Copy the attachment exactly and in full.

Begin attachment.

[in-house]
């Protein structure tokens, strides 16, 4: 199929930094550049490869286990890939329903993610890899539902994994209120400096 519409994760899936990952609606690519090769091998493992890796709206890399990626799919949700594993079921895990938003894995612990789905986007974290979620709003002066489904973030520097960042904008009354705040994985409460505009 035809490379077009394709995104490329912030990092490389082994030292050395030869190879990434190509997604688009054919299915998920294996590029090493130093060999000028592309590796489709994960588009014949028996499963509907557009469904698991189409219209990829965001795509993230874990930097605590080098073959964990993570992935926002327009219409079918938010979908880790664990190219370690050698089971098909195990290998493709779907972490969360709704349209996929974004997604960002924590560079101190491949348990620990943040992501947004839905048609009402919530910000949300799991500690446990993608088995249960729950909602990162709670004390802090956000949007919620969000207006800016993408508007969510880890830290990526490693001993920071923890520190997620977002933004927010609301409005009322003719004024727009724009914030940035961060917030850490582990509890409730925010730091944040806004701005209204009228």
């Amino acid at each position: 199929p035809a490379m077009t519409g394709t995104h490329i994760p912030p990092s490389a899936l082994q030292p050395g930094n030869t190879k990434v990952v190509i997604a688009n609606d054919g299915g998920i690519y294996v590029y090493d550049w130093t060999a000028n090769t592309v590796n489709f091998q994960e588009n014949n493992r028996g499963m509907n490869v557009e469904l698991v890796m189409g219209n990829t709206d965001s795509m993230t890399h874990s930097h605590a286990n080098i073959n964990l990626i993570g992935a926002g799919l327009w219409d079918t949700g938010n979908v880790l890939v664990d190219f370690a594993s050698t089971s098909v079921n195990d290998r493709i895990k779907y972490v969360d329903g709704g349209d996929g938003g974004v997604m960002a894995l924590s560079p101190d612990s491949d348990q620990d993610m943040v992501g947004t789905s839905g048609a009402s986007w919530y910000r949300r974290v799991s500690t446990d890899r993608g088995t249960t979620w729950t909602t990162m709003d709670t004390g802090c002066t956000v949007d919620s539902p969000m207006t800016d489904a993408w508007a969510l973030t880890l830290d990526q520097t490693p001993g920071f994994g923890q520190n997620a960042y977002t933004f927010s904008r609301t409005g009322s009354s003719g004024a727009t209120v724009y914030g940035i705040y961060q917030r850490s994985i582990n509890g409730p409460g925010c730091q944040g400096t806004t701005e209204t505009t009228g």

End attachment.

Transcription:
[in-house]
């Protein structure tokens, strides 16, 4: 199929930094550049490869286990890939329903993610890899539902994994209120400096 519409994760899936990952609606690519090769091998493992890796709206890399990626799919949700594993079921895990938003894995612990789905986007974290979620709003002066489904973030520097960042904008009354705040994985409460505009 035809490379077009394709995104490329912030990092490389082994030292050395030869190879990434190509997604688009054919299915998920294996590029090493130093060999000028592309590796489709994960588009014949028996499963509907557009469904698991189409219209990829965001795509993230874990930097605590080098073959964990993570992935926002327009219409079918938010979908880790664990190219370690050698089971098909195990290998493709779907972490969360709704349209996929974004997604960002924590560079101190491949348990620990943040992501947004839905048609009402919530910000949300799991500690446990993608088995249960729950909602990162709670004390802090956000949007919620969000207006800016993408508007969510880890830290990526490693001993920071923890520190997620977002933004927010609301409005009322003719004024727009724009914030940035961060917030850490582990509890409730925010730091944040806004701005209204009228």
């Amino acid at each position: 199929p035809a490379m077009t519409g394709t995104h490329i994760p912030p990092s490389a899936l082994q030292p050395g930094n030869t190879k990434v990952v190509i997604a688009n609606d054919g299915g998920i690519y294996v590029y090493d550049w130093t060999a000028n090769t592309v590796n489709f091998q994960e588009n014949n493992r028996g499963m509907n490869v557009e469904l698991v890796m189409g219209n990829t709206d965001s795509m993230t890399h874990s930097h605590a286990n080098i073959n964990l990626i993570g992935a926002g799919l327009w219409d079918t949700g938010n979908v880790l890939v664990d190219f370690a594993s050698t089971s098909v079921n195990d290998r493709i895990k779907y972490v969360d329903g709704g349209d996929g938003g974004v997604m960002a894995l924590s560079p101190d612990s491949d348990q620990d993610m943040v992501g947004t789905s839905g048609a009402s986007w919530y910000r949300r974290v799991s500690t446990d890899r993608g088995t249960t979620w729950t909602t990162m709003d709670t004390g802090c002066t956000v949007d919620s539902p969000m207006t800016d489904a993408w508007a969510l973030t880890l830290d990526q520097t490693p001993g920071f994994g923890q520190n997620a960042y977002t933004f927010s904008r609301t409005g009322s009354s003719g004024a727009t209120v724009y914030g940035i705040y961060q917030r850490s994985i582990n509890g409730p409460g925010c730091q944040g400096t806004t701005e209204t505009t009228g």